“With a 30 year supply of approved housing there is no reason to change the map. With 77% of the citizens voting no there is no reason for a map change. With the current economic and market conditions there is no reason to change the map…..If you care about this rare and unique place we call Lake Geneva, Wisconsin, there is no reason to change the map.”

“My 13 year old son who has been quizzing me for the past two years said in response when we discussed the 77% response by the citizens. Said “Dad this is a democracy they can’t do that, they can’t allow this development.”

Dave Williams, Lake Geneva.
When the council passed the Comprehensive plan in 2009 “you were sending a message to these property owners don’t expect to do anything with this for 20 years you are sort of at the end of the list, we have other properties we would rather develop…. What sort of message are you sending if you suddenly reverse that? What you’re telling them at that point is if you sue us you can leapfrog over every other development in the city. “

“The developers should have known what to expect with this property. Before there was a south neighborhood plan, and before there was an annexation, the annexation was turned down flat twice. That was a strong message to these people who already owned the property, and they didn’t come to us first. They can to the Town of Linn and when they didn’t get the development they sort from the Town of Linn then they came to the city. So when they brought it, it was in the Town of Linn, which they admit. …There was one plan submitted with those two attempted annexations and it was for a golf course community with 1200 homes on it. And that plan was turned down…. So to suddenly say that they had this expectation to develop this property is just plain wrong. As far as the South neighborhood plan after they were annexed they came in with the Mirbeau -Hummel plan that was not in compliance with the South Neighborhood Plan. They had 65 acres that they wanted to develop commercially….they didn’t comply with the South Neighborhood Plan anyway…They wanted all sort of changes in the min. lot width, they wanted to go higher than the zoning ordinance. So the one chance they had to comply with the master plan they ignored it anyway. So to say they have been led astray is contrary to history.”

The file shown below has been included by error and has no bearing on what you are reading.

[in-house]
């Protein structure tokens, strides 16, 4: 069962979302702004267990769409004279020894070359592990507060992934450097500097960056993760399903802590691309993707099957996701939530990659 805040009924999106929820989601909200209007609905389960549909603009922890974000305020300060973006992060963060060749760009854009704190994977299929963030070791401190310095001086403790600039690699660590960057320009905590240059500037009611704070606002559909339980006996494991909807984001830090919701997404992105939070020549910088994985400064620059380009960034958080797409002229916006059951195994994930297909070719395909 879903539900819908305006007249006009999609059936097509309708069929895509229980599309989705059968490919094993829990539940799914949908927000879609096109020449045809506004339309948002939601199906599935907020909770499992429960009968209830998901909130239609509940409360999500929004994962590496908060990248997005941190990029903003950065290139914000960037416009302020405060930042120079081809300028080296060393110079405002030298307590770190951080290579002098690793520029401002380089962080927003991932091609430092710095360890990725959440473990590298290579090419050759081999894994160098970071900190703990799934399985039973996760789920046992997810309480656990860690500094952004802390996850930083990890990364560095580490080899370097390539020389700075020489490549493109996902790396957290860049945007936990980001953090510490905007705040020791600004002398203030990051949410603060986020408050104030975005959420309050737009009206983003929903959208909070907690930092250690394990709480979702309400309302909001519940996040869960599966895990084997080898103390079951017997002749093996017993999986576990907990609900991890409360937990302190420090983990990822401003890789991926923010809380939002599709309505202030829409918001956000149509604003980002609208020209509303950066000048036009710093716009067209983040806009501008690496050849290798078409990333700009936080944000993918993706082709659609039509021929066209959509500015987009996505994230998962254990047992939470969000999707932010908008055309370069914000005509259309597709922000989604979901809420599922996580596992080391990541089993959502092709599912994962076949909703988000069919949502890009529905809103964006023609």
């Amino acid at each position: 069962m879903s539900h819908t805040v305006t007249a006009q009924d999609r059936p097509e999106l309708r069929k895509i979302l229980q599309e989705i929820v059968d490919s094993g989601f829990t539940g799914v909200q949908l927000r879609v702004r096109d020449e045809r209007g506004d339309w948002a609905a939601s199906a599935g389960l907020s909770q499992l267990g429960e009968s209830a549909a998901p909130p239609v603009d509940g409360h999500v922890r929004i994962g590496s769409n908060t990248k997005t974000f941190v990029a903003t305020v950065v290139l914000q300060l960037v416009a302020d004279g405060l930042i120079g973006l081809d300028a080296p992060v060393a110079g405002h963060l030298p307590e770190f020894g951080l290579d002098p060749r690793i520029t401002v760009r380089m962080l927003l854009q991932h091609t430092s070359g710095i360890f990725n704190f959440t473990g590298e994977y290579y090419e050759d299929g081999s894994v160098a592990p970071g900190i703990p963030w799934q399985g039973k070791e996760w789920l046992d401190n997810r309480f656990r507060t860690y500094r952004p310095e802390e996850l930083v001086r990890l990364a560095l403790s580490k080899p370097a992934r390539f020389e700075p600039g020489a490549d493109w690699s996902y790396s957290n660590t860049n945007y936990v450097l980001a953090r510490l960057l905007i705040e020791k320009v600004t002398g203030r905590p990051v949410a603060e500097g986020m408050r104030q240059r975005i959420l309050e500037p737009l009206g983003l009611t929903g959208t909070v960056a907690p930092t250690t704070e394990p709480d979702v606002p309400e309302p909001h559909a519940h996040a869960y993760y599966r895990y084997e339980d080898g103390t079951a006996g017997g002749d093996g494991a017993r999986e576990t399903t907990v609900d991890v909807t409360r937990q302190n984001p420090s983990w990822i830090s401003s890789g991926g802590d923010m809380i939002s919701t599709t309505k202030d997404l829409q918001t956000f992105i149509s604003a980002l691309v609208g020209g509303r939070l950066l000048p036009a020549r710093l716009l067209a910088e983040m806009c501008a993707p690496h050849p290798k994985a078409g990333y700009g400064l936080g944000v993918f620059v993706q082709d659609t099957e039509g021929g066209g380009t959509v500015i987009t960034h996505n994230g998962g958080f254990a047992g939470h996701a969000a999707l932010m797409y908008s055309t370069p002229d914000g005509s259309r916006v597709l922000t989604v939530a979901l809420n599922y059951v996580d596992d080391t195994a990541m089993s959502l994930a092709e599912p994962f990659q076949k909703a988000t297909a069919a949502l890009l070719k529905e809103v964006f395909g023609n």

Mark Leahy, Lake Geneva
“When someone says it is not about the money, and then it is about the money.” When you change the zoning classification you change the value of the property.

Dick Malmin, local political pundit.

“The Judge all, but told Hummel he couldn’t win his lawsuit in Court, so now when the case goes to mediation,  all of a sudden the City Council is being told to make a deal with the devil and give Hummel his demand for a change in the City Map to make the lawsuit go away. WHY?”

“In mediation, it turns out, there are 3 parties: Mr. Hummel, Insurance Company, City of Lake Geneva.”

“So who represented the City in Mediation? We know the Insurance Co. didn’t. The Insurance Company is a business that doesn’t want to pay anything. They don’t want the expense of going to court so what happens is that they join up with Hummel to put the burden on the City to give Hummel his Map Change. It doesn’t cost the Insurance Company anything and remember; they don’t have a heart, nor care about the City or the Lake”

“You people on the Council represent the Heart and the interest of the City.  Why aren’t you people standing up to this ridiculous “settlement agreement” and telling Hummel to forget the Settlement Deal –it’s bad for the City—go back to Court and let the Court decide.”

“And don’t get caught up in the linguistic masturbation that this deal is not zoning. Hummel’s Settlement Deal is Mapping and the first stage in the ZONING PROCESS.  The Mirbeau lawsuit is now in mediation and don’t you think they’ll be asking for the actual zoning? Say yes to Hummel now and you’ll be forced to say yes to Mirbeau and the actual zoning a month from now.”

“When Mr. Jordan (the city businesses administer) said there was no deal that was like Bill Clinton saying “I did not have sexual Relations with that woman-Miss Lewanski.” Call it what you want, but there is a Deal. I know there is a Deal because some of you have actually admitted it to me. I won’t identify anyone tonight because it will all come out in court testimony as part of future lawsuits.  “

“The Big Deal started when Chesen recommended the referendum. You were walked right into the lawsuit back then and you’re going to do it again tonight if you vote to give the map change to Mr. Hummel. This time the lawsuits will pile up from injured parties around the Lake and everyone will be included.”

“And now Hummel tells us there is a conflict between the City Planning Map and the text of the plan, so Hummel wants you to change the map to conform to the text. That’s absurd!”

“No, we need to change the text to conform to the map. Just look at the meeting of Dec. 14th 2009 when the Council discussed and unanimously approved the map for the Hummel property. When the differences between the Text and the existing Map came up, Mr. Slaveny (the City Planner) said “Trust me and trust my professionalism to make all these changes and corrections to conform to what you’ve agreed on.”A promise, unfortunately, never kept. It’s all here in the minutes of the meeting.”

  • Always remember Hummel bought cheap Farm Land with a history of environmental protection that was zoned for farm Land-Not neighborhood Development Property.
        • Don’t risk breaking State Law that mandates you to follow the Comprehensive Plan.
        • Don’t risk violating Contract Zoning prohibitions because you have an understanding that voting yes tonight get’s the City out of the lawsuit.
        • Don’t violate the city’s Comprehensive Plan  that says you can only make changes that are:
            • -minor,
            • -for unique opportunities
            • -or are justified by actual Growth.

Mr. Hummel’s map change is none of these

        • Don’t Risk your chances for Re Election
        • Don’t risk a Recall